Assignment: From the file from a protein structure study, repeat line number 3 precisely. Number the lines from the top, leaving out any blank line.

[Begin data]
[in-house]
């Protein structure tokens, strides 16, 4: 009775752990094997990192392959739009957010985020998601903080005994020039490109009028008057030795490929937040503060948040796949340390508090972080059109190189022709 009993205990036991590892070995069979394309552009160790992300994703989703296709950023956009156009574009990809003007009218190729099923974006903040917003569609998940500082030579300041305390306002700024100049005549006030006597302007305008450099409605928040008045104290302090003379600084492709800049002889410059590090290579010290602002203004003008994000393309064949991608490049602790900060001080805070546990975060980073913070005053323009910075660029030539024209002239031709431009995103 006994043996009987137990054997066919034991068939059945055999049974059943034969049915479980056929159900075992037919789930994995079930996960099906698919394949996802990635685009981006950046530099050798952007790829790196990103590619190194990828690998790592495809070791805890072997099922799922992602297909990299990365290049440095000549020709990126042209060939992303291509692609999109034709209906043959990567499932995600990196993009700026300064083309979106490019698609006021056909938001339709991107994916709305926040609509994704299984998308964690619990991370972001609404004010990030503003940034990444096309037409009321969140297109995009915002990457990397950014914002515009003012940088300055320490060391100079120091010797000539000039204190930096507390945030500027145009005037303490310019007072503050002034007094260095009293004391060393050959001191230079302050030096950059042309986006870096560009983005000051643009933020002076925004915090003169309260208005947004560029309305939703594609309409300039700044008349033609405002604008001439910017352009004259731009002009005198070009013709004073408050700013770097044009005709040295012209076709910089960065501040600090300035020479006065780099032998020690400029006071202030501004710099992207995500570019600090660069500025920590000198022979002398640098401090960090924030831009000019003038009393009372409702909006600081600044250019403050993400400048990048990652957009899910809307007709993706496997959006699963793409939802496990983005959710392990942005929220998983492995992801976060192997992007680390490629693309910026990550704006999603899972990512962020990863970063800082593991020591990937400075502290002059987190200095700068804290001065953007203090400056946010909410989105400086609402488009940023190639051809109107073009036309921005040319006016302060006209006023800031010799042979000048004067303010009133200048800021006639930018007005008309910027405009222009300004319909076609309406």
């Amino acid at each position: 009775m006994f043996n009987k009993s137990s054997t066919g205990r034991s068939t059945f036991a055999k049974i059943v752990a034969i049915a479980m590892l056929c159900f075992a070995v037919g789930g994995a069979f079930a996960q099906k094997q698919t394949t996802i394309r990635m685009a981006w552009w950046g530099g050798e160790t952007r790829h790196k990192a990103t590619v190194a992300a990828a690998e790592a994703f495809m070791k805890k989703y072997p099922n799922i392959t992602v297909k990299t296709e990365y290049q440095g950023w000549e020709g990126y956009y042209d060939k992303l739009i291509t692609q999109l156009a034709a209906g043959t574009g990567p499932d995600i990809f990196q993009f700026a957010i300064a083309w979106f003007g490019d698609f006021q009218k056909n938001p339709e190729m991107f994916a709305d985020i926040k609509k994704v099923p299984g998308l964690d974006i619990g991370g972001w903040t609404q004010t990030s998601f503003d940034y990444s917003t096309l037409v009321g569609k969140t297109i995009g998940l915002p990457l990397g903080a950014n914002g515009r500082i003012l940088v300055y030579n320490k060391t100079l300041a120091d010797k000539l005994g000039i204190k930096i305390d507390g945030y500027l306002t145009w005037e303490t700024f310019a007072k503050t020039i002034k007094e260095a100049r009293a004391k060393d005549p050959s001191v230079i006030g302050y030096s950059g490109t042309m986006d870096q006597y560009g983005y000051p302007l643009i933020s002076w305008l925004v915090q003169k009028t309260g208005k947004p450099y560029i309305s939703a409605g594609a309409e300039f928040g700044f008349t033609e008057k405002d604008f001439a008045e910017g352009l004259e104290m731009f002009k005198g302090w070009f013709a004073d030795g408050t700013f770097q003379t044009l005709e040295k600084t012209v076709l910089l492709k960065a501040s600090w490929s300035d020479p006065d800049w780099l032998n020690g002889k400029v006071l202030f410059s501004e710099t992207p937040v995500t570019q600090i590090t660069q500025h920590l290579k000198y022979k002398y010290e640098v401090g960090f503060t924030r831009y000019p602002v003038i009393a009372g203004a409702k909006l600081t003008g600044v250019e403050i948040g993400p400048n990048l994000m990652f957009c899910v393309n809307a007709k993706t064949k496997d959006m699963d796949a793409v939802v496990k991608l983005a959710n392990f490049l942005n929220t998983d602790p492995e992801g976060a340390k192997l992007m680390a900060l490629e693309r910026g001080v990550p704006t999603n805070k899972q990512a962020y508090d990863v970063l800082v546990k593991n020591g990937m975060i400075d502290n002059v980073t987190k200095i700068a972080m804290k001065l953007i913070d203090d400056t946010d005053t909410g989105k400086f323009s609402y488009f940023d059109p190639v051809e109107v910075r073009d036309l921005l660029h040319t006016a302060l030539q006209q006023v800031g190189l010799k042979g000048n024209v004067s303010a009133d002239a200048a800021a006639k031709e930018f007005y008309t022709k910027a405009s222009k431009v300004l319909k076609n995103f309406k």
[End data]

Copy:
């Amino acid at each position: 009775m006994f043996n009987k009993s137990s054997t066919g205990r034991s068939t059945f036991a055999k049974i059943v752990a034969i049915a479980m590892l056929c159900f075992a070995v037919g789930g994995a069979f079930a996960q099906k094997q698919t394949t996802i394309r990635m685009a981006w552009w950046g530099g050798e160790t952007r790829h790196k990192a990103t590619v190194a992300a990828a690998e790592a994703f495809m070791k805890k989703y072997p099922n799922i392959t992602v297909k990299t296709e990365y290049q440095g950023w000549e020709g990126y956009y042209d060939k992303l739009i291509t692609q999109l156009a034709a209906g043959t574009g990567p499932d995600i990809f990196q993009f700026a957010i300064a083309w979106f003007g490019d698609f006021q009218k056909n938001p339709e190729m991107f994916a709305d985020i926040k609509k994704v099923p299984g998308l964690d974006i619990g991370g972001w903040t609404q004010t990030s998601f503003d940034y990444s917003t096309l037409v009321g569609k969140t297109i995009g998940l915002p990457l990397g903080a950014n914002g515009r500082i003012l940088v300055y030579n320490k060391t100079l300041a120091d010797k000539l005994g000039i204190k930096i305390d507390g945030y500027l306002t145009w005037e303490t700024f310019a007072k503050t020039i002034k007094e260095a100049r009293a004391k060393d005549p050959s001191v230079i006030g302050y030096s950059g490109t042309m986006d870096q006597y560009g983005y000051p302007l643009i933020s002076w305008l925004v915090q003169k009028t309260g208005k947004p450099y560029i309305s939703a409605g594609a309409e300039f928040g700044f008349t033609e008057k405002d604008f001439a008045e910017g352009l004259e104290m731009f002009k005198g302090w070009f013709a004073d030795g408050t700013f770097q003379t044009l005709e040295k600084t012209v076709l910089l492709k960065a501040s600090w490929s300035d020479p006065d800049w780099l032998n020690g002889k400029v006071l202030f410059s501004e710099t992207p937040v995500t570019q600090i590090t660069q500025h920590l290579k000198y022979k002398y010290e640098v401090g960090f503060t924030r831009y000019p602002v003038i009393a009372g203004a409702k909006l600081t003008g600044v250019e403050i948040g993400p400048n990048l994000m990652f957009c899910v393309n809307a007709k993706t064949k496997d959006m699963d796949a793409v939802v496990k991608l983005a959710n392990f490049l942005n929220t998983d602790p492995e992801g976060a340390k192997l992007m680390a900060l490629e693309r910026g001080v990550p704006t999603n805070k899972q990512a962020y508090d990863v970063l800082v546990k593991n020591g990937m975060i400075d502290n002059v980073t987190k200095i700068a972080m804290k001065l953007i913070d203090d400056t946010d005053t909410g989105k400086f323009s609402y488009f940023d059109p190639v051809e109107v910075r073009d036309l921005l660029h040319t006016a302060l030539q006209q006023v800031g190189l010799k042979g000048n024209v004067s303010a009133d002239a200048a800021a006639k031709e930018f007005y008309t022709k910027a405009s222009k431009v300004l319909k076609n995103f309406k």